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Ahtisaari: “Finland won’t survive without foreign labour”

The Nobel laureate and peace negotiator says he is worried about how Finland’s reputation is being hurt by calls to block immigration.

Martti Ahtisaari
Martti Ahtisaari Image: Yle

Former President Martti Ahtisaari has spoken out strongly in favour of a multicultural Finland.

On a visit to Oulu on Wednesday, the Nobel Peace Prize-winner told Yle that he has been saddened by the domestic debate over immigration, noting that it has harmed Finland’s international reputation.

“I have monitored the debate over immigration with considerable sorrow. Throughout my life, I have always seen myself as a Finn, a Nordic, a European and a world citizen,” he said.

Ahtisaari pointed to calculations that the ageing of Finland’s population will require more workers from abroad.

“People here are getting older. I’m part of that group, too. Unless we want to keep working longer, we won’t survive without foreign labour,” said the 78-year-old former UN envoy. In 2008 Ahtisaari was awarded the Nobel Peace Prize for his decisive role in mediating peace in places such as Aceh, Namibia, Northern Ireland and the Balkans.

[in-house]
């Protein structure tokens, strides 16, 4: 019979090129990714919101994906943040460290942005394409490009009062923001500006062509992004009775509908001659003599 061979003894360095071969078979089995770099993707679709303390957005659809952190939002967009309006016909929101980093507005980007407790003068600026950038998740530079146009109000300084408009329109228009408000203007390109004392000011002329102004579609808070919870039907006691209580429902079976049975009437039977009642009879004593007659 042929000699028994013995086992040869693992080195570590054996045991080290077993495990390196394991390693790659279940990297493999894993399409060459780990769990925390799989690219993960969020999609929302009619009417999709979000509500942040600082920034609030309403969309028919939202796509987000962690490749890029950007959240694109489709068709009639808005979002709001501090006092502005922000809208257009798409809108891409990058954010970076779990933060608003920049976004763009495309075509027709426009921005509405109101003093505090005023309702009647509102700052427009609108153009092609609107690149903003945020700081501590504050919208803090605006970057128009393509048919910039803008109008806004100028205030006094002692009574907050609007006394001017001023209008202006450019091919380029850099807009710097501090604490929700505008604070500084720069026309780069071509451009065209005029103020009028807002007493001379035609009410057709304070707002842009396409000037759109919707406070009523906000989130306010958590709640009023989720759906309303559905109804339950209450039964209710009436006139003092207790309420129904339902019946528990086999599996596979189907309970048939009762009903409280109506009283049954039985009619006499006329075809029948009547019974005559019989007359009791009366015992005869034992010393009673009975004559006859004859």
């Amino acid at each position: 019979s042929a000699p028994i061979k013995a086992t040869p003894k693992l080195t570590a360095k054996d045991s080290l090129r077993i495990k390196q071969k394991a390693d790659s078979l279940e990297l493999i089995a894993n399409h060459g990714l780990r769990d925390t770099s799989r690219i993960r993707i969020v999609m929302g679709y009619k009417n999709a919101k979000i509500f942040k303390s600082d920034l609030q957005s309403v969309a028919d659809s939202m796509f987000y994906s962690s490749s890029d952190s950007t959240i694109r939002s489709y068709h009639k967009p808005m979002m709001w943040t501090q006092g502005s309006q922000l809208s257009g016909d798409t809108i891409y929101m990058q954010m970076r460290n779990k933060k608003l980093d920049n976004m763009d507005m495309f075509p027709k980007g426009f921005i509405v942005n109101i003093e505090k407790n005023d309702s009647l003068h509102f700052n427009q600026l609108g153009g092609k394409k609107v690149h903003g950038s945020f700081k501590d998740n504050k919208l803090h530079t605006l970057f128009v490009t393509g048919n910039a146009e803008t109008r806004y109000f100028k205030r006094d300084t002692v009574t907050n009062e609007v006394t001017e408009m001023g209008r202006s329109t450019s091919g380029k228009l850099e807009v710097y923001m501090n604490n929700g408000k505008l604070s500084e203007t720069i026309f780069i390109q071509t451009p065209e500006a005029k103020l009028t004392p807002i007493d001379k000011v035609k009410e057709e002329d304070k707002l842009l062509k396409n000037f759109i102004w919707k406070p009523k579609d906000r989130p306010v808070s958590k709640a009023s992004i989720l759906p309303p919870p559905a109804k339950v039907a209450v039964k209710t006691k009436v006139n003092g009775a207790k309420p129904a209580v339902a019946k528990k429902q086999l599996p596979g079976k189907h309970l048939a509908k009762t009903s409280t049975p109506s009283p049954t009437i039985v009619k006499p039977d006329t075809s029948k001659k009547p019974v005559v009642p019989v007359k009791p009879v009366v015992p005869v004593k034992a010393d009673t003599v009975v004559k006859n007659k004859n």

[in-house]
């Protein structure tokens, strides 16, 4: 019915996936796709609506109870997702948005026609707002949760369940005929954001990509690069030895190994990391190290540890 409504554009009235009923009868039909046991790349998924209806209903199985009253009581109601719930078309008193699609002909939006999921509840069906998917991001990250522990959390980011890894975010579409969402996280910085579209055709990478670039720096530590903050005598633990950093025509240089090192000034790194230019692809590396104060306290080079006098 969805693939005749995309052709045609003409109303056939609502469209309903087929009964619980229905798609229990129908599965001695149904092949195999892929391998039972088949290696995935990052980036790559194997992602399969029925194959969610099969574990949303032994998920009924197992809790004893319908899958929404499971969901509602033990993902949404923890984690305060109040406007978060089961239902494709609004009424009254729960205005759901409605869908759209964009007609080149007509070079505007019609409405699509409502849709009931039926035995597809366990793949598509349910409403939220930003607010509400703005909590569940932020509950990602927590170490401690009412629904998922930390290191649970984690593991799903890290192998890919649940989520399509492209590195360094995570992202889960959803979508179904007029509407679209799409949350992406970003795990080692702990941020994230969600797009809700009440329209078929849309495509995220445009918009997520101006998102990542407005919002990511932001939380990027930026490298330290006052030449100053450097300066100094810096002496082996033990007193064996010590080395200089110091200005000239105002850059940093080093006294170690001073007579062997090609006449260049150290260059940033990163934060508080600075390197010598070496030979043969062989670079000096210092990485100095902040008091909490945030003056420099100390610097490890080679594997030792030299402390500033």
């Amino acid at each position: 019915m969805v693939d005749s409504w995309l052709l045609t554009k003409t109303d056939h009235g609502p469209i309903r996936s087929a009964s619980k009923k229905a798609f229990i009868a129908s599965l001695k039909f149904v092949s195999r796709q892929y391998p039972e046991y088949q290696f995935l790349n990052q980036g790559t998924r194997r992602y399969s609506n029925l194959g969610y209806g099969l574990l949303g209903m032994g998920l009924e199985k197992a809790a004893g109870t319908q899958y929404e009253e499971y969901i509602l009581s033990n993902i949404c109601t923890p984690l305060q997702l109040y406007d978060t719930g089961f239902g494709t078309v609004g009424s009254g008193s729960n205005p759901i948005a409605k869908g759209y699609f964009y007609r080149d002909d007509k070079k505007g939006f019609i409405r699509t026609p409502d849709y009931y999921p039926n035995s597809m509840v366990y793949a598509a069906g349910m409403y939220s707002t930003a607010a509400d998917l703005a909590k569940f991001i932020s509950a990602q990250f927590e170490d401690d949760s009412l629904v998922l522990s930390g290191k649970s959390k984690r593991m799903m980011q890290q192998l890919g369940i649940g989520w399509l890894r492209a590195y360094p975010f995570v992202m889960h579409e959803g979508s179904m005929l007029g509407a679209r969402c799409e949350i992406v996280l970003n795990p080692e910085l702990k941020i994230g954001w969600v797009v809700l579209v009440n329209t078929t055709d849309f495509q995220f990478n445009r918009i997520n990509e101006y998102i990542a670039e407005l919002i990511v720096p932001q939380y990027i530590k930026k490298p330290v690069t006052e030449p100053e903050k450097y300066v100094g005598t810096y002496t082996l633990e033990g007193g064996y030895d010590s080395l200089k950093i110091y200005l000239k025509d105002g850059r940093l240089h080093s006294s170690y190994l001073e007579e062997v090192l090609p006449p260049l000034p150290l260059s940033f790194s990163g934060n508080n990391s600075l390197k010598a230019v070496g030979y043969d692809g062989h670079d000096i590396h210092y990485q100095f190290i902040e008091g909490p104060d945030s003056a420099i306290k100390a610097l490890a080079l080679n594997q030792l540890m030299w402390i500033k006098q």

Nordic democracy must be accepted

Ahtisaari expressed concern over how Finland’s reputation internationally is being affected by statements denouncing multiculturalism. The ex-president stressed his faith in an open, international Finland.

“Of course it has an impact, as there have been similar phenomena in various parts of Europe. But it must also be a given that everyone who comes to Finland must accept our Nordic democracy,” he added.

Ahtisaari said he still considers Finland to be an open nation despite the furore in recent days. It followed a social media posting by far-right Finns Party MP Olli Immonen last weekend, who aggressively called for a “fight” against “enemies” who back multiculturalism in Finland.

“We’re clearly on the plus side,” he told Yle. “Each of us has a responsibility to say what kind of country we want to live in. That should not be very difficult.”

On Tuesday evening, more than 15,000 people gathered in Helsinki calling for an open, multicultural Finland. Demonstrations were organised throughout the country, triggered by Immonen’s comments. Representatives of all parties in Parliament – including the Finns Party – spoke at the Helsinki event.

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